Almost his complete oeuvres were destroyed towards the end of war, in 1944. The following works however were rediscovered by Karl Urlberger, Aschaffenburg in 1996: A Concerto in c sharp minor for piano and orchestra, one of the great late romantic piano concertos; Paraphrase for piano on the waltz "Wiener Blut" by Johann Strauss; Grand etude in e minor for piano "Springbrunnen"; four peasant dances for string orchestra op. 7; five franconian dances for four-handed piano.
1908-1912: Studied piano and composition at the Academy of Music, Wuerzburg
1912-1913: Piano teacher, Essen
1913-1914: Director of the conservatory, Elbing
1914-1924: Teacher for piano and organ, Aschaffenburg
1924-1945: Professor at the conservatory, Augsburg, piano soloist and accompanist, both nationally and internationally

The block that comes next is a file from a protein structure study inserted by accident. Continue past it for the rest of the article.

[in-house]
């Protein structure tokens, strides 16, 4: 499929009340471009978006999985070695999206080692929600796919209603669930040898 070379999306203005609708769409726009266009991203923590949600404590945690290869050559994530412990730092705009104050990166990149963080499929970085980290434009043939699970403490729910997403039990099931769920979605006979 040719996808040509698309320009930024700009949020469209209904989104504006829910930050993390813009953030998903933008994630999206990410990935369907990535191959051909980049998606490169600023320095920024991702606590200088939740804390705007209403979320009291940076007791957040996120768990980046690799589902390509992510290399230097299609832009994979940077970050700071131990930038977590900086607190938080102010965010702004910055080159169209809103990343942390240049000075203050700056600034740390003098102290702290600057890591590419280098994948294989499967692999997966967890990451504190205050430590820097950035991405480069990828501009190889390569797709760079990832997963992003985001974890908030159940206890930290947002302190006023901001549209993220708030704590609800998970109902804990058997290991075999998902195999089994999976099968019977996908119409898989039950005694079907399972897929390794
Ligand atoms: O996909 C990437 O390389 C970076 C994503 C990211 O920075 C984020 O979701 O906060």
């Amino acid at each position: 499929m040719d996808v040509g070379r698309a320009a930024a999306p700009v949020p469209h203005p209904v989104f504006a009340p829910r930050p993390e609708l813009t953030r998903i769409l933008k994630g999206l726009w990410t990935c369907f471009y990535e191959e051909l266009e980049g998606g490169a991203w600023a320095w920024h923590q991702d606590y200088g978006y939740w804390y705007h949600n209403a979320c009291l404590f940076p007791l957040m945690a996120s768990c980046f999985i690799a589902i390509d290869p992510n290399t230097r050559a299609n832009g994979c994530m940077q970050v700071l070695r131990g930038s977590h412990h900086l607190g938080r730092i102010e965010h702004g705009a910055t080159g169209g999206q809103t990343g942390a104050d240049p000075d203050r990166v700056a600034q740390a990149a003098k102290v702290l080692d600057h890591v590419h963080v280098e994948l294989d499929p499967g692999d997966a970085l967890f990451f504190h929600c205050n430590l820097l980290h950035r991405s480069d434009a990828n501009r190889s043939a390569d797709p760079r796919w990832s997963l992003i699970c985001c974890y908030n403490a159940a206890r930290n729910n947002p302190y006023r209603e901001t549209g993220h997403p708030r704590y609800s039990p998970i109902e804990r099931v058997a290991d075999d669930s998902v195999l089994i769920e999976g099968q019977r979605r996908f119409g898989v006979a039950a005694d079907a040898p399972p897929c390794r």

1945-1968: Independent pianist and piano pedagogue
Hanns Wolf studied with Prof. Henry van Zeyl (one of the last students of Franz Liszt), with Max Meyer-Obersleben (composition), with Willy Rehberg and Alfred Hoehn (piano) and he played as a soloist under Willem Mengelberg, Otto Klemperer, Sir Henry Wood, G.L. Jochum, G.M.D. Friedrich (Berlin), GMD Jung (Saarbruecken), Eduard van Beinum (Hilversum) and GMD Hans Swarowski (Danzig). Made broadcasts with the following radio stations: Munich, Berlin, Hilversum and Saarbruecken.